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Short Paper
Short Paper | Regular issue | Vol. 83, No. 9, 2011, pp. 2165-2175
Received, 5th June, 2011, Accepted, 8th July, 2011, Published online, 20th July, 2011.
DOI: 10.3987/COM-11-12274
Heterocycles [h]-Fused to 4-Oxoquinoline-3-carboxylic Acid. Part IX. Synthesis of 2,6-Dioxotetrahydro-1H-pyrrolo[3,2-h]quinoline-7-carboxylic Acid

Jalal A. Zahra,* Hala I. Al-Jaber, Mustafa M. El-Abadelah, and Mohammed M. Abadleh

Chemistry Department, Faculty of Science, The University of Jordan, Amman 11942, Jordan

Interaction of deprotonated malonic esters with 7-chloro-8-nitro-4-oxoquinoline-3-carboxylate (1) gave the respective 7-[bis(alkoxycarbonyl)methyl] derivatives (2, 3) which were converted into the corresponding 7-(carboxymethyl)-8-nitro-4-oxoquinoline-3-carboxylic acid (4). Reductive lactamization of the latter furnished the target tetrahydro-2,6-dioxo-1H-pyrrolo[3,2-h]quinoline-7-carboxylic acid (5). Both compounds 4 and 5 exhibited broad spectrum of high antibacterial activity against representatives of Gram-negative and Gram-positive bacteria classes, but were less potent than the reference ciprofloxacin.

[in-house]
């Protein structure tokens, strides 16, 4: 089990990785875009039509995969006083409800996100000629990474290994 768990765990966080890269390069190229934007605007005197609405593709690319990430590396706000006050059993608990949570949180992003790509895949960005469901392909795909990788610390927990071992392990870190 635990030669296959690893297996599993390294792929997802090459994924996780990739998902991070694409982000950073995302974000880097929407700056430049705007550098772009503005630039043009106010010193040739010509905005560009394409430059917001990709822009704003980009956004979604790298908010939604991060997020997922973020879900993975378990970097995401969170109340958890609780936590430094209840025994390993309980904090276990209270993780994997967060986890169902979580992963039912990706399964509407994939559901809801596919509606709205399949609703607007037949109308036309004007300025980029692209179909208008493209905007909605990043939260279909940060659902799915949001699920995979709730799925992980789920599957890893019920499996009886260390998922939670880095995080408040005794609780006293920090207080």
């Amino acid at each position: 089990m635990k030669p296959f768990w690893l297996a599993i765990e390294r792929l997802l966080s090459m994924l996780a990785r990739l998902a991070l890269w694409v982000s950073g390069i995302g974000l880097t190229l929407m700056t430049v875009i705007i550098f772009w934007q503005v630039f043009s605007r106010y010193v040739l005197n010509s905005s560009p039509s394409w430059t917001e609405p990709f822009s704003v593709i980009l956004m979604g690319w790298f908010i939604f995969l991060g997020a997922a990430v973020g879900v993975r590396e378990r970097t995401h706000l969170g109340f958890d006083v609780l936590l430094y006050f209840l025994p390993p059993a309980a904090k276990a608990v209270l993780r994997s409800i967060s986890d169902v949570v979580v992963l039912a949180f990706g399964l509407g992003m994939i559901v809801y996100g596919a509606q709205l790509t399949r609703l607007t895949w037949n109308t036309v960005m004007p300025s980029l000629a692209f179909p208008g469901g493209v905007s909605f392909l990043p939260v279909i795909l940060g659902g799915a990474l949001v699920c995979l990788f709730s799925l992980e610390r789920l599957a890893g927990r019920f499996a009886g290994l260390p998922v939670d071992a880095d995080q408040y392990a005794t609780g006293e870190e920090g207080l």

During the past three decades, several members of the fluoroquinolone family have emerged as highly potent anti-infective agents with broad spectrum against Gram-positive and Gram-negative bacteria.2-5 Examples include ciprofloxacin,3 levofloxacin4 and moxifloxacin5 (Figure 1).
On the other hand, the oxindole ring system is a privileged motif that constructs the core of a large family of bioactive natural products and a series of pharmaceutically active compounds.